A UK citizen indicted on August 26 on copyright infringement and wire fraud charges as part of the Sparks Group piracy operation was extradited from Cyprus to the United States on September 1. The Sparks Group is an international piracy operation involved in illegally distributing video programming online. The charges and the extradition were announced by the United States District Court for the Southern District of New York.
According to the Court’s news release, the extradited individual George Bridi, two other named individuals, and “others known and unknown” were members of the Sparks Group, a criminal organization that disseminated on the Internet movies and television shows prior to their retail release date, including nearly every movie released by major production studios, after compromising the content’s copyright protections.
Sparks Group tricked video wholesalers into trusting them to provide physical copies of video titles prior to their release dates, and then ripped them to digital formats for illegal distribution online.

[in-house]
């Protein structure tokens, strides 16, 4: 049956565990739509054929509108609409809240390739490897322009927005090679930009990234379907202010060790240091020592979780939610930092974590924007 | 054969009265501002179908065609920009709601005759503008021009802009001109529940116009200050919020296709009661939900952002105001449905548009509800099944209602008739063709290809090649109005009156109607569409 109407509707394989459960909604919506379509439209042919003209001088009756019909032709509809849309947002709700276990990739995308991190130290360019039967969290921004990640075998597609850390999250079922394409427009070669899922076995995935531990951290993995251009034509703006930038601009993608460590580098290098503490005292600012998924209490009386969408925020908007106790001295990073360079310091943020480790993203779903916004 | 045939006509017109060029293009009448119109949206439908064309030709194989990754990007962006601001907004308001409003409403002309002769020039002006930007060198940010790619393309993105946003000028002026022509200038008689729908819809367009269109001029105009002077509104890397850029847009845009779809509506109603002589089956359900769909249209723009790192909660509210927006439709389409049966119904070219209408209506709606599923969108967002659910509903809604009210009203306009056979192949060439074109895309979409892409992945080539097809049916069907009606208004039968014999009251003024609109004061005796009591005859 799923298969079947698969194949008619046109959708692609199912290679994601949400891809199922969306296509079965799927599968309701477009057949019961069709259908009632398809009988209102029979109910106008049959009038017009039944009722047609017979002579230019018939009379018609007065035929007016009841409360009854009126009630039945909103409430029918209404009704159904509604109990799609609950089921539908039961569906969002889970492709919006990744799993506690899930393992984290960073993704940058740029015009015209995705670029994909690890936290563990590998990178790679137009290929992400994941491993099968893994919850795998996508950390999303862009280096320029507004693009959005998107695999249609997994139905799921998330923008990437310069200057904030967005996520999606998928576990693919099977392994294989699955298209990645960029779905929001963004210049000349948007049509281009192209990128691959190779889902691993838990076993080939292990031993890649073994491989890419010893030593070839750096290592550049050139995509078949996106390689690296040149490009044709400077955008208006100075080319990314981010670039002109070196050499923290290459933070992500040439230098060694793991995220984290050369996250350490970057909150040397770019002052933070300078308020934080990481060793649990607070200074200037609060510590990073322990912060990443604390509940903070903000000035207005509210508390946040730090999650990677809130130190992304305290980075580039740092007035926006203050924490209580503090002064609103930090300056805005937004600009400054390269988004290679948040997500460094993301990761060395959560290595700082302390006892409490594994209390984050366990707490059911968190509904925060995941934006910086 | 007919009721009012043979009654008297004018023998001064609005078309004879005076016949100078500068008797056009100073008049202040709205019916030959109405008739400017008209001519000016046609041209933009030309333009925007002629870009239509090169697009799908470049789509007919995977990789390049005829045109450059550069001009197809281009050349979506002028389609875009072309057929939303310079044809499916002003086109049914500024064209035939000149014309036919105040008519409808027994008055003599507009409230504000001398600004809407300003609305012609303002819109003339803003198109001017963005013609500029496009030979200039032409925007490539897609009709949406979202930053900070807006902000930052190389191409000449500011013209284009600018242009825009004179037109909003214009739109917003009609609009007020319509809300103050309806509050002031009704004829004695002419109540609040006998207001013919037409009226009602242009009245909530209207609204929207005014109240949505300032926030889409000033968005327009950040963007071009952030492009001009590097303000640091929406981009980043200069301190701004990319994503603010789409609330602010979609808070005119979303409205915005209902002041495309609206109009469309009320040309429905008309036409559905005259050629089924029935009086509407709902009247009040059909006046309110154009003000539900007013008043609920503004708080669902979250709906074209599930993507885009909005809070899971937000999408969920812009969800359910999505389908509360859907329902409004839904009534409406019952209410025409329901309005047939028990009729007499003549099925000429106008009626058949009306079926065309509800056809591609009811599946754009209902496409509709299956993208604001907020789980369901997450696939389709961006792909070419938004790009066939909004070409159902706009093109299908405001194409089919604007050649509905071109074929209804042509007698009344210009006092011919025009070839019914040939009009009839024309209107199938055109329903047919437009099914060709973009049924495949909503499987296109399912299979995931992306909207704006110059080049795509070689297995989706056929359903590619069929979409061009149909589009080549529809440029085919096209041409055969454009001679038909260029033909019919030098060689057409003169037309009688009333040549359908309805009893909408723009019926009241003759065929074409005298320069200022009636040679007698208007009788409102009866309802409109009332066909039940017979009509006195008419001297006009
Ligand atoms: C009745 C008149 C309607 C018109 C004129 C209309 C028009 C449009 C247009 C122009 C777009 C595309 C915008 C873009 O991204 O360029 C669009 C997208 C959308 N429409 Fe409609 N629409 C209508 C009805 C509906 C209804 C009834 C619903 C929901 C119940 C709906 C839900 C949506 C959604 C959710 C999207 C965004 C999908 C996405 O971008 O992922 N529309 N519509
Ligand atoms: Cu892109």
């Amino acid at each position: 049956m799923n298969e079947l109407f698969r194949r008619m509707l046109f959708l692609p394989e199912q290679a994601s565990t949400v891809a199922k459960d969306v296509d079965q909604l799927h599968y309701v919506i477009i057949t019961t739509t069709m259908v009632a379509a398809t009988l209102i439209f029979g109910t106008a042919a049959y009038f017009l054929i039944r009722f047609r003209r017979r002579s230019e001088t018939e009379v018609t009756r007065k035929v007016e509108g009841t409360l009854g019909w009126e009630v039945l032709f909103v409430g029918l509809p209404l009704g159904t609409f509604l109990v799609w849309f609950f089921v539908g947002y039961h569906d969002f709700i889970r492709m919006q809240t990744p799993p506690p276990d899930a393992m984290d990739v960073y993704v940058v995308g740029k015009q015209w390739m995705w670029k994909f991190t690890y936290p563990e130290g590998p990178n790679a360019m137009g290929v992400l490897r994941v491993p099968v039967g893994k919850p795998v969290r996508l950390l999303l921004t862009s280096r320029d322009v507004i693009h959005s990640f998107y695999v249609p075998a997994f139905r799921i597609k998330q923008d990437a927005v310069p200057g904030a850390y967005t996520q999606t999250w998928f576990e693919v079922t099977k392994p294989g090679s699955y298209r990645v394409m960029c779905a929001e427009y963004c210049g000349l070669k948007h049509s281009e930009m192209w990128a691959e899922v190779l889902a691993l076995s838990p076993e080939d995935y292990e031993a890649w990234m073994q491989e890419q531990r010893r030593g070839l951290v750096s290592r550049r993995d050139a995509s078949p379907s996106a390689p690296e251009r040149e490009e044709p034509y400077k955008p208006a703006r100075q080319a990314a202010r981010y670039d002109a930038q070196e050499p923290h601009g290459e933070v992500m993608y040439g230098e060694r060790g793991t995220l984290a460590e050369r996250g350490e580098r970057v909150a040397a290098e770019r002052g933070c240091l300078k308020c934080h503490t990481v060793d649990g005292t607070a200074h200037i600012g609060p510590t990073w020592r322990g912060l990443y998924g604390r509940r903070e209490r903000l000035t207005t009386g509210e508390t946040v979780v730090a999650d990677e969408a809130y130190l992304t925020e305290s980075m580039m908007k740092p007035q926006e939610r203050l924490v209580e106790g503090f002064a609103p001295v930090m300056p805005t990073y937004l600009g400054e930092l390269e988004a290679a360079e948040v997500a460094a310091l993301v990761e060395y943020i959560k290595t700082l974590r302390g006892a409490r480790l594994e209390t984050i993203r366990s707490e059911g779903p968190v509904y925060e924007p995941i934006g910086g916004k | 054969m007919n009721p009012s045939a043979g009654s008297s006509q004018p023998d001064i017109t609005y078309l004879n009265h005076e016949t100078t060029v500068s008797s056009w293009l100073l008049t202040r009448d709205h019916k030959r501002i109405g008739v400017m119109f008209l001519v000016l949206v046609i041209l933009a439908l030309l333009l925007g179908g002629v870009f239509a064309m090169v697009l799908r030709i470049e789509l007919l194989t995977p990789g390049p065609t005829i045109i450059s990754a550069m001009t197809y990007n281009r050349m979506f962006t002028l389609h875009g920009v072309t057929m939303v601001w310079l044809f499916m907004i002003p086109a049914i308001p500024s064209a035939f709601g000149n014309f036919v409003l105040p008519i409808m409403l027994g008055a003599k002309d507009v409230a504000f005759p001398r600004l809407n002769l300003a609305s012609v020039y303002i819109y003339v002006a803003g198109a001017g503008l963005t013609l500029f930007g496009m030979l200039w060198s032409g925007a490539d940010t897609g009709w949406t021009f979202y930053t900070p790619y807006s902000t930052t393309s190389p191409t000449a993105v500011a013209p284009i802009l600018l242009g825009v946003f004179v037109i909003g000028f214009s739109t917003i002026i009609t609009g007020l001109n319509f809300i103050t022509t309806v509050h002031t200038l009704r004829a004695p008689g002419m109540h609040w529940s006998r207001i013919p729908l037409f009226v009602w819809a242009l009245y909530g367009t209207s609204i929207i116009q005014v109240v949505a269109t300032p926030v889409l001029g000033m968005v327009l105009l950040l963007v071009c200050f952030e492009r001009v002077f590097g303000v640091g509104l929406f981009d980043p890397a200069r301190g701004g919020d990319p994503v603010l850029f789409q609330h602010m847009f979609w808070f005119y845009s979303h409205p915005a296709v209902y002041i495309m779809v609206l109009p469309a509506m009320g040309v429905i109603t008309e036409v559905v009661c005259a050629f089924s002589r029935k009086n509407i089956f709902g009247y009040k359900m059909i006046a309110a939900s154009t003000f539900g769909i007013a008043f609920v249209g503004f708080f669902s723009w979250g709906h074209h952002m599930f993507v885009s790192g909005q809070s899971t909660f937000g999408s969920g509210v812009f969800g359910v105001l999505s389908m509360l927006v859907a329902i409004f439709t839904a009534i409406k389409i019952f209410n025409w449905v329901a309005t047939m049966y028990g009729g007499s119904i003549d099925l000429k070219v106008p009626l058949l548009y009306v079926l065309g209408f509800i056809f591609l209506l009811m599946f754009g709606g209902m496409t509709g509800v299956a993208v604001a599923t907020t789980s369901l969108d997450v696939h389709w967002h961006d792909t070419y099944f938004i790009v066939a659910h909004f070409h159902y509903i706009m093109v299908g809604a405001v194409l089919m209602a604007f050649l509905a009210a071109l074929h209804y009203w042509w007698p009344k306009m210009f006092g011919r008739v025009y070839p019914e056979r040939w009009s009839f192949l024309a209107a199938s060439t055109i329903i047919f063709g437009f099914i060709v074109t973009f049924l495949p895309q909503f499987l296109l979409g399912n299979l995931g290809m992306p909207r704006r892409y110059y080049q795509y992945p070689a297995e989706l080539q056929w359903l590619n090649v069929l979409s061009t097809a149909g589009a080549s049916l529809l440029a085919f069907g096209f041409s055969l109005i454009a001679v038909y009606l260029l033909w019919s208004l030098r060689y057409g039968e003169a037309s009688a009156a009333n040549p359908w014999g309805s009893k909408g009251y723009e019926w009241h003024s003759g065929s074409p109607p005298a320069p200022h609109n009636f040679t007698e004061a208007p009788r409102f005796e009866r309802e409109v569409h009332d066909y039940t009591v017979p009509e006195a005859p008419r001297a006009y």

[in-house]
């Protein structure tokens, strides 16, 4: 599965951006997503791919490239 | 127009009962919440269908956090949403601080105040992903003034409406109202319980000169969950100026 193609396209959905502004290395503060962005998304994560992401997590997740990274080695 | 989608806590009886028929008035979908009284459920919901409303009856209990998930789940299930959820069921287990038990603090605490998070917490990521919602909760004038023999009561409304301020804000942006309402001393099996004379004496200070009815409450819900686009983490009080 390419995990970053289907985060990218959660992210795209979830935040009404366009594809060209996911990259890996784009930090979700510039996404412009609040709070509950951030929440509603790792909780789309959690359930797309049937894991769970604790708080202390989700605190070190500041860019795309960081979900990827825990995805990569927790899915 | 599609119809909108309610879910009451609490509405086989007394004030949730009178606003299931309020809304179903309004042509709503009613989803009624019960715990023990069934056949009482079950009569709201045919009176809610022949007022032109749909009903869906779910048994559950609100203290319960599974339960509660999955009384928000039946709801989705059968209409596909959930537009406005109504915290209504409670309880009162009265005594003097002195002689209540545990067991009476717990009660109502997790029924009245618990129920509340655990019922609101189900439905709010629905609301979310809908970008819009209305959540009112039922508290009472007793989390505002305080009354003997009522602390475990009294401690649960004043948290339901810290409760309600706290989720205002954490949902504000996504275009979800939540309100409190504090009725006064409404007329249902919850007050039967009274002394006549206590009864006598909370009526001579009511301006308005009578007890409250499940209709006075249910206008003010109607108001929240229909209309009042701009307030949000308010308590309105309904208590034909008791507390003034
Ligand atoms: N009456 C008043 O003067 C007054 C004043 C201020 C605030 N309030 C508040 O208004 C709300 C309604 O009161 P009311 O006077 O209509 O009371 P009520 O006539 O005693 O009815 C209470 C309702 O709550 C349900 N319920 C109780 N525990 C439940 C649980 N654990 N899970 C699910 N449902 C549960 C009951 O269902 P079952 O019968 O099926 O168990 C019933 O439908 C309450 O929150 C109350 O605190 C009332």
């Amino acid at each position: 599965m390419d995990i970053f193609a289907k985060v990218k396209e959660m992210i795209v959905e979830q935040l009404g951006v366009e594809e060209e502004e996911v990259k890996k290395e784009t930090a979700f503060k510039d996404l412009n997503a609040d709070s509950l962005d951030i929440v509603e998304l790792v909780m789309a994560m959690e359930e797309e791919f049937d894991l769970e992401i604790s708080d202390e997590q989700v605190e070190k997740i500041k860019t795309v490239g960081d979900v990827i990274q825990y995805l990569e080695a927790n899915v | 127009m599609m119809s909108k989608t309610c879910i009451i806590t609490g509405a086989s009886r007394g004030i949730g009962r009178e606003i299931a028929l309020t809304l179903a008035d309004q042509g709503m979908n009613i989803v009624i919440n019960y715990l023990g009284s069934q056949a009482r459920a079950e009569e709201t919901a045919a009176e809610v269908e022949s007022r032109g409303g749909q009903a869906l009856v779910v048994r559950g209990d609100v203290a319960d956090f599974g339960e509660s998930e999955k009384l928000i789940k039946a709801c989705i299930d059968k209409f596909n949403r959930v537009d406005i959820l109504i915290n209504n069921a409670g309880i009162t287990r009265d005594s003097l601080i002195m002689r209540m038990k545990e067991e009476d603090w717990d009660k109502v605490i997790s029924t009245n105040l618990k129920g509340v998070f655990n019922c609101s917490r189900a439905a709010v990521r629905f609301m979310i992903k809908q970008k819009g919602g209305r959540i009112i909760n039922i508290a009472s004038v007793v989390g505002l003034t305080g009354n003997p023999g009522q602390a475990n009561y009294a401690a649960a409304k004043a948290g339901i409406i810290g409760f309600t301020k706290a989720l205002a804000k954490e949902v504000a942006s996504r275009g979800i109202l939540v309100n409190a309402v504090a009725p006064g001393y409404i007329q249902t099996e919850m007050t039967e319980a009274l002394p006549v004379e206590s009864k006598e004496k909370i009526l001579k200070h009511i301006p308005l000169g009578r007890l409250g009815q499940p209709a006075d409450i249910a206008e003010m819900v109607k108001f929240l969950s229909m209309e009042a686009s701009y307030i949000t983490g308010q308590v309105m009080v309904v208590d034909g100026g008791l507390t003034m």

Read about the September 1 extradition (US Dept. of Justice)
Read previous coverage by Piracy Monitor including the August indictments (August 2021)
Why it matters
There are several lessons to be learned. First, penalties are stiff. While a court judge makes final determination of actual penalties, each of the three individuals were charged with copyright infringement conspiracy, which carries a maximum penalty of five years in prison. Bridi, the extradited individual, is also charged with wire fraud conspiracy, which carries a maximum penalty of 20 years in prison, and conspiracy to transport stolen property interstate, which carries a maximum penalty of five years in prison.
Another lesson is that international collaborations work, between disparate governmental agencies, law enforcement and court systems in multiple countries. In this case, the US Department of Justice, Eurojust, the US Postal Inspection Service, the US Office of Homeland Security Investigations, and law enforcement authorities in 18 other countries, collaborated to carry the day.